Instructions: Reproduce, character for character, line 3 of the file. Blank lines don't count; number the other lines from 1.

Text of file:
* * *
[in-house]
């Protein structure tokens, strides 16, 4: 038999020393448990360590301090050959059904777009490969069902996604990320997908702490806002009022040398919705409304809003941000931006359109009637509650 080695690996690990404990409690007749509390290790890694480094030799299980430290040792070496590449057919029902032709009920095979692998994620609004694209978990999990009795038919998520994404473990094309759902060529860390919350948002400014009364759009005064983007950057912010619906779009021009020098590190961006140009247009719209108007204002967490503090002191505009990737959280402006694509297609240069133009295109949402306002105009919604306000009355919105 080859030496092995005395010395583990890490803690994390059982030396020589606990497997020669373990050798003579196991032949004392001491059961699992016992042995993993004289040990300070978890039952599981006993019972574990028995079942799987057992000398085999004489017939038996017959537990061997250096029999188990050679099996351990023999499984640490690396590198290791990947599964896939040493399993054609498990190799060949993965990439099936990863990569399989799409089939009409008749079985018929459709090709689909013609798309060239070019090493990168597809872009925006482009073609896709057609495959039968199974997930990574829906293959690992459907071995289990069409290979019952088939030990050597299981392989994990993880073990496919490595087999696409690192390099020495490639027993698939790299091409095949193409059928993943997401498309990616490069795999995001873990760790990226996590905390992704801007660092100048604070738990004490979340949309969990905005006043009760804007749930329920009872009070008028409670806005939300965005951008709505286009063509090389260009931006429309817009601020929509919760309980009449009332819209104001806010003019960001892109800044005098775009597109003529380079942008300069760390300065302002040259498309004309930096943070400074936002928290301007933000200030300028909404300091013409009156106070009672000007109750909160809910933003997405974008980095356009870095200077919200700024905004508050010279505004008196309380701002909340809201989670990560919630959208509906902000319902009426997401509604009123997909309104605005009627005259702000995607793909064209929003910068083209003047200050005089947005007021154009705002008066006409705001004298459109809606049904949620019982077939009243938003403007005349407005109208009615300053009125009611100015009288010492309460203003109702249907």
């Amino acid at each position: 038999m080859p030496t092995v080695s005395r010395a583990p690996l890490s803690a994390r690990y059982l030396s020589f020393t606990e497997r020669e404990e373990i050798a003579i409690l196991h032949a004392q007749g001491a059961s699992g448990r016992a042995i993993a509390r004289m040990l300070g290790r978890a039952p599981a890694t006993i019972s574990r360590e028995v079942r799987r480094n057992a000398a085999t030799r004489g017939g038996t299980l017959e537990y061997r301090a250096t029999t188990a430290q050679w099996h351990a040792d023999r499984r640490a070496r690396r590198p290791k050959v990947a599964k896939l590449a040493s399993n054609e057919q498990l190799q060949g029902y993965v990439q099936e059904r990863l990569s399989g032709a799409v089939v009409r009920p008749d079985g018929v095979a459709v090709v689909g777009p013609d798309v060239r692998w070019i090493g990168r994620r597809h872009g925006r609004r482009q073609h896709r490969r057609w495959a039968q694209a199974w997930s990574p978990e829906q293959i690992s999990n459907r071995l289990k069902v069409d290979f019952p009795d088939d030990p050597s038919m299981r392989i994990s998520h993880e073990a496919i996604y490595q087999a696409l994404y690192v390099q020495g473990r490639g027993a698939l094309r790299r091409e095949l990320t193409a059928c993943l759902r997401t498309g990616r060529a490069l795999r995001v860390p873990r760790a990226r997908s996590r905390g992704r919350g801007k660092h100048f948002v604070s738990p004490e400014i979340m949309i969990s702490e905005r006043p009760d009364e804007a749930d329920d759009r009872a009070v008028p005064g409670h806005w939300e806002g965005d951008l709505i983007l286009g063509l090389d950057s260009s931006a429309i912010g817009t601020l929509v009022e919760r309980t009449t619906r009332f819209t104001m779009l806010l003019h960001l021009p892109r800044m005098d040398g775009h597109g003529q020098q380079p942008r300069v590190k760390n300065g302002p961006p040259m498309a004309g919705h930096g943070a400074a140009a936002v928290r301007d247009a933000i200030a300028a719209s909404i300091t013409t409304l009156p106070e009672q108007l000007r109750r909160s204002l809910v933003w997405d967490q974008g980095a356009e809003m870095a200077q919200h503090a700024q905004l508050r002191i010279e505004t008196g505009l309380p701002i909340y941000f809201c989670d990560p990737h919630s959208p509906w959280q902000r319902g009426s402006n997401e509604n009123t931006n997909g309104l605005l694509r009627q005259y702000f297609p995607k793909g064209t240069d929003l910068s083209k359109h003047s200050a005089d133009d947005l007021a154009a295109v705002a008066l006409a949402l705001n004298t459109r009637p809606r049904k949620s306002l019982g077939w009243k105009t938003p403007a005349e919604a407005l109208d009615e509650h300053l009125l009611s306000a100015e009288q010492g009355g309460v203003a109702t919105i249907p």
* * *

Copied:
């Amino acid at each position: 038999m080859p030496t092995v080695s005395r010395a583990p690996l890490s803690a994390r690990y059982l030396s020589f020393t606990e497997r020669e404990e373990i050798a003579i409690l196991h032949a004392q007749g001491a059961s699992g448990r016992a042995i993993a509390r004289m040990l300070g290790r978890a039952p599981a890694t006993i019972s574990r360590e028995v079942r799987r480094n057992a000398a085999t030799r004489g017939g038996t299980l017959e537990y061997r301090a250096t029999t188990a430290q050679w099996h351990a040792d023999r499984r640490a070496r690396r590198p290791k050959v990947a599964k896939l590449a040493s399993n054609e057919q498990l190799q060949g029902y993965v990439q099936e059904r990863l990569s399989g032709a799409v089939v009409r009920p008749d079985g018929v095979a459709v090709v689909g777009p013609d798309v060239r692998w070019i090493g990168r994620r597809h872009g925006r609004r482009q073609h896709r490969r057609w495959a039968q694209a199974w997930s990574p978990e829906q293959i690992s999990n459907r071995l289990k069902v069409d290979f019952p009795d088939d030990p050597s038919m299981r392989i994990s998520h993880e073990a496919i996604y490595q087999a696409l994404y690192v390099q020495g473990r490639g027993a698939l094309r790299r091409e095949l990320t193409a059928c993943l759902r997401t498309g990616r060529a490069l795999r995001v860390p873990r760790a990226r997908s996590r905390g992704r919350g801007k660092h100048f948002v604070s738990p004490e400014i979340m949309i969990s702490e905005r006043p009760d009364e804007a749930d329920d759009r009872a009070v008028p005064g409670h806005w939300e806002g965005d951008l709505i983007l286009g063509l090389d950057s260009s931006a429309i912010g817009t601020l929509v009022e919760r309980t009449t619906r009332f819209t104001m779009l806010l003019h960001l021009p892109r800044m005098d040398g775009h597109g003529q020098q380079p942008r300069v590190k760390n300065g302002p961006p040259m498309a004309g919705h930096g943070a400074a140009a936002v928290r301007d247009a933000i200030a300028a719209s909404i300091t013409t409304l009156p106070e009672q108007l000007r109750r909160s204002l809910v933003w997405d967490q974008g980095a356009e809003m870095a200077q919200h503090a700024q905004l508050r002191i010279e505004t008196g505009l309380p701002i909340y941000f809201c989670d990560p990737h919630s959208p509906w959280q902000r319902g009426s402006n997401e509604n009123t931006n997909g309104l605005l694509r009627q005259y702000f297609p995607k793909g064209t240069d929003l910068s083209k359109h003047s200050a005089d133009d947005l007021a154009a295109v705002a008066l006409a949402l705001n004298t459109r009637p809606r049904k949620s306002l019982g077939w009243k105009t938003p403007a005349e919604a407005l109208d009615e509650h300053l009125l009611s306000a100015e009288q010492g009355g309460v203003a109702t919105i249907p």